When Habib Bourguiba abolished the monarchy and proclaimed the republic, the first articles of the new constitution stated that: “Tunisia is a republic, Islam is its religion and Arabic the language”. Ipso facto the Jews were put in a special category.since they were not Muslims and they did not speak classical Arabic which became the official language of the country.
Australia sees 35% jump in antisemitic incidents in single year
Antisemitic incidents rose 35% in the last year with more than 440 recorded cases, including physical assaults and graffiti, according to a report by the Executive Council of Australian Jewry.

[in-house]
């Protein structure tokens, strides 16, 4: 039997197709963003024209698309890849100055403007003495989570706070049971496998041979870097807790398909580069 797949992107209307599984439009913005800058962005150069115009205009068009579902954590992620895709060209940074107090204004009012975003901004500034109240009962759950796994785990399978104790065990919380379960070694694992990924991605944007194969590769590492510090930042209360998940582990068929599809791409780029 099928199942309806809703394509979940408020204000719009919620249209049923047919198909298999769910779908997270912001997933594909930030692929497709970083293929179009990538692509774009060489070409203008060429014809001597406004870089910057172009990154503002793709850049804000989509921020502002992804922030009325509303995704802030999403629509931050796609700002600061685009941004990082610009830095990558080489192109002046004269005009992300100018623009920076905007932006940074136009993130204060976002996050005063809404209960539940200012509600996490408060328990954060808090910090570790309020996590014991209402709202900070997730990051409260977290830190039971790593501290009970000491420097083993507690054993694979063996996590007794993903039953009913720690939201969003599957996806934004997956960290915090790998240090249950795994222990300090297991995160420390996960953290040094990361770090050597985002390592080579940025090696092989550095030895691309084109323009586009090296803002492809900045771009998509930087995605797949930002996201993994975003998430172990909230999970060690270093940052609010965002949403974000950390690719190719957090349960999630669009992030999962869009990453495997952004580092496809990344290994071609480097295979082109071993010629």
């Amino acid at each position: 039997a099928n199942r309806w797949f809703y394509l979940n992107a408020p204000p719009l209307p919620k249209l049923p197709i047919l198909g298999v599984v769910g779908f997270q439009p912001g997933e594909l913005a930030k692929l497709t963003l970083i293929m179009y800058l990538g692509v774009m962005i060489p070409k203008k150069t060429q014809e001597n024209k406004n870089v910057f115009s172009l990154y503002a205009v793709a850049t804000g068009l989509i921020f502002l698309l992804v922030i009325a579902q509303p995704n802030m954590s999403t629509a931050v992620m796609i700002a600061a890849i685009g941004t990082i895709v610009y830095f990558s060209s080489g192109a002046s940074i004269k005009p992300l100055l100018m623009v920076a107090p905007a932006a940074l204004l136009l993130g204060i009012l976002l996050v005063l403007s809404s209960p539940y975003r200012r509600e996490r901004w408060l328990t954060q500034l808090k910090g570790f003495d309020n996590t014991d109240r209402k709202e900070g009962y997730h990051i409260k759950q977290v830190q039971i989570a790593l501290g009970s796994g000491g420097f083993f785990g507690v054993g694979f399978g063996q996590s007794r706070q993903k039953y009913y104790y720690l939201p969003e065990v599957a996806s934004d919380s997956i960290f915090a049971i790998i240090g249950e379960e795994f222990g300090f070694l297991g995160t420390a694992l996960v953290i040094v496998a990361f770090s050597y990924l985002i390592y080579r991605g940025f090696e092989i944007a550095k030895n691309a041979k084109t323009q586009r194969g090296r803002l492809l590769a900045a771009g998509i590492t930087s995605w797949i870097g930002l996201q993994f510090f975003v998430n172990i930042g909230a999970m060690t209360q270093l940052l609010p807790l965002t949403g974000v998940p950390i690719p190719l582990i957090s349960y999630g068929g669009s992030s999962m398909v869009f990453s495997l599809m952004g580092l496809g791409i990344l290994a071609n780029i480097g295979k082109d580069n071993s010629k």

"The ECAJ 2021 Antisemitism Report," issued on Sunday, recorded 272 attacks – physical assaults, verbal harassment, vandalism and graffiti – and 175 threats in the year ending in September, up from 331 in the previous 12 months.

The rise in acts of Jew-hatred includes an uptick in abuse and harassment, which rose 14% from 128 to 147 incidents, and graffiti, which went from 42 instances to 106. The discovery of antisemitic posters and stickers increased a whopping 157%, from 28 to 72.

Eleven incidents of vandalism were recorded, and the number of physical assaults remained stationary at eight incidents, while threats via email, phone and mail declined.

The increase tracks with the findings of a smaller regional study conducted earlier in 2021.

In the survey of Jews in the state of Queensland, which includes Brisbane, Cairns and the Great Barrier Reef, six in 10 Jews reported experiencing anti-Semitism though the vast majority, 91.5%, said they had not reported the incident.